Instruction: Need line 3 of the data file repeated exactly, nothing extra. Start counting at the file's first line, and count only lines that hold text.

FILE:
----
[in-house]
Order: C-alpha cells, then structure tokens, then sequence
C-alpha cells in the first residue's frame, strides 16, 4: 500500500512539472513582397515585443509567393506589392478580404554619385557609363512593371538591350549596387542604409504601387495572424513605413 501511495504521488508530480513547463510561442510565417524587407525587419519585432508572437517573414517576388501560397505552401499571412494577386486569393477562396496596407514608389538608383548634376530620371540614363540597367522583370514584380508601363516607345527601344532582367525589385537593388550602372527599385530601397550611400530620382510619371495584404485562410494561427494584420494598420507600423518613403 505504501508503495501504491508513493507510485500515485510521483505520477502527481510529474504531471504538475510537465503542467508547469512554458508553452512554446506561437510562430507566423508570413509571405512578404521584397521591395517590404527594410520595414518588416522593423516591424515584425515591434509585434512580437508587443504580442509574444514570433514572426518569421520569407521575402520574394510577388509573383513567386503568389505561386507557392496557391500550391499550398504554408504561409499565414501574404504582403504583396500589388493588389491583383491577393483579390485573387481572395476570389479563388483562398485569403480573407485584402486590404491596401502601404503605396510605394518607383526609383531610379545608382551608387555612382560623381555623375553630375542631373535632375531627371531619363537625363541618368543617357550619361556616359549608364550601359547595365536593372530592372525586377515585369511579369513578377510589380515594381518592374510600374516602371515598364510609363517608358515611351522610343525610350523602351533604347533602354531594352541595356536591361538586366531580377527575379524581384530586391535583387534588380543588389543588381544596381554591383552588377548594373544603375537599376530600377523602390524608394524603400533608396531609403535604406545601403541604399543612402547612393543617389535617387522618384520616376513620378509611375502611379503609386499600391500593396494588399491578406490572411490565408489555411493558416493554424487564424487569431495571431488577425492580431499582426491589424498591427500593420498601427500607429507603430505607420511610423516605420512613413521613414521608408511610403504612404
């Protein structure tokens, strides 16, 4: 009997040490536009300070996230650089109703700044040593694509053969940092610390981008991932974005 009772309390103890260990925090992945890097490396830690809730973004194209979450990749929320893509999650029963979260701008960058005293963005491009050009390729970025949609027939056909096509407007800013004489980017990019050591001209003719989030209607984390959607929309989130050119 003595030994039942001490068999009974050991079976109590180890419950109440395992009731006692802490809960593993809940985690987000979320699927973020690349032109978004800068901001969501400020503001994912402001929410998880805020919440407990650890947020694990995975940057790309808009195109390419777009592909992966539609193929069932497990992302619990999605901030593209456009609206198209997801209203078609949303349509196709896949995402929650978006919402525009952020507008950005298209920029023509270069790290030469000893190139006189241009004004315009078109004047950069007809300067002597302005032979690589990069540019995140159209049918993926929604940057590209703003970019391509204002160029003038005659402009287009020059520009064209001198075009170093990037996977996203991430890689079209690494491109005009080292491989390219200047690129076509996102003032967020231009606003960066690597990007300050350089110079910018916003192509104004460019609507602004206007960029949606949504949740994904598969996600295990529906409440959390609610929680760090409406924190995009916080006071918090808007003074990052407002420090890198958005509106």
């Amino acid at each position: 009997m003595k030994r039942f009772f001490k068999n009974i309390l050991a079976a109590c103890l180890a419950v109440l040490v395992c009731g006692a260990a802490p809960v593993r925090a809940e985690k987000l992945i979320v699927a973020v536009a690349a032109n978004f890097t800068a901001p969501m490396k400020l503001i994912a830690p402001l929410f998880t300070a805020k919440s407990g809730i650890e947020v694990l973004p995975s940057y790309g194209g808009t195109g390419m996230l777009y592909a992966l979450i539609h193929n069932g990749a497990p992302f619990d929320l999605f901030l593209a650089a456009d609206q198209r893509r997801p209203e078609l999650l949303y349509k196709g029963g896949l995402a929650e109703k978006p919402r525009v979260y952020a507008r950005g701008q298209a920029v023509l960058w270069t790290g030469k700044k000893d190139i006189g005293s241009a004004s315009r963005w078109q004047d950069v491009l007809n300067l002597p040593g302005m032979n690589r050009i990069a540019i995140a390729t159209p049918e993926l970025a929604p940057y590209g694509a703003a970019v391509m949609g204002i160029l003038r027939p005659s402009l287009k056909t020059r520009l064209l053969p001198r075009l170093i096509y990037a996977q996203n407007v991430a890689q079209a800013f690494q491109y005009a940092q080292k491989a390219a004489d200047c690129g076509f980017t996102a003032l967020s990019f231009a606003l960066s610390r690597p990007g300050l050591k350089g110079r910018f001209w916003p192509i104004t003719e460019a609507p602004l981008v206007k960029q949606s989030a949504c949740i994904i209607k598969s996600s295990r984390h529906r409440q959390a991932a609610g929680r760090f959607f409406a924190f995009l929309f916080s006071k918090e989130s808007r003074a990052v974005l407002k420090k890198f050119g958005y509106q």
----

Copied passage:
C-alpha cells in the first residue's frame, strides 16, 4: 500500500512539472513582397515585443509567393506589392478580404554619385557609363512593371538591350549596387542604409504601387495572424513605413 501511495504521488508530480513547463510561442510565417524587407525587419519585432508572437517573414517576388501560397505552401499571412494577386486569393477562396496596407514608389538608383548634376530620371540614363540597367522583370514584380508601363516607345527601344532582367525589385537593388550602372527599385530601397550611400530620382510619371495584404485562410494561427494584420494598420507600423518613403 505504501508503495501504491508513493507510485500515485510521483505520477502527481510529474504531471504538475510537465503542467508547469512554458508553452512554446506561437510562430507566423508570413509571405512578404521584397521591395517590404527594410520595414518588416522593423516591424515584425515591434509585434512580437508587443504580442509574444514570433514572426518569421520569407521575402520574394510577388509573383513567386503568389505561386507557392496557391500550391499550398504554408504561409499565414501574404504582403504583396500589388493588389491583383491577393483579390485573387481572395476570389479563388483562398485569403480573407485584402486590404491596401502601404503605396510605394518607383526609383531610379545608382551608387555612382560623381555623375553630375542631373535632375531627371531619363537625363541618368543617357550619361556616359549608364550601359547595365536593372530592372525586377515585369511579369513578377510589380515594381518592374510600374516602371515598364510609363517608358515611351522610343525610350523602351533604347533602354531594352541595356536591361538586366531580377527575379524581384530586391535583387534588380543588389543588381544596381554591383552588377548594373544603375537599376530600377523602390524608394524603400533608396531609403535604406545601403541604399543612402547612393543617389535617387522618384520616376513620378509611375502611379503609386499600391500593396494588399491578406490572411490565408489555411493558416493554424487564424487569431495571431488577425492580431499582426491589424498591427500593420498601427500607429507603430505607420511610423516605420512613413521613414521608408511610403504612404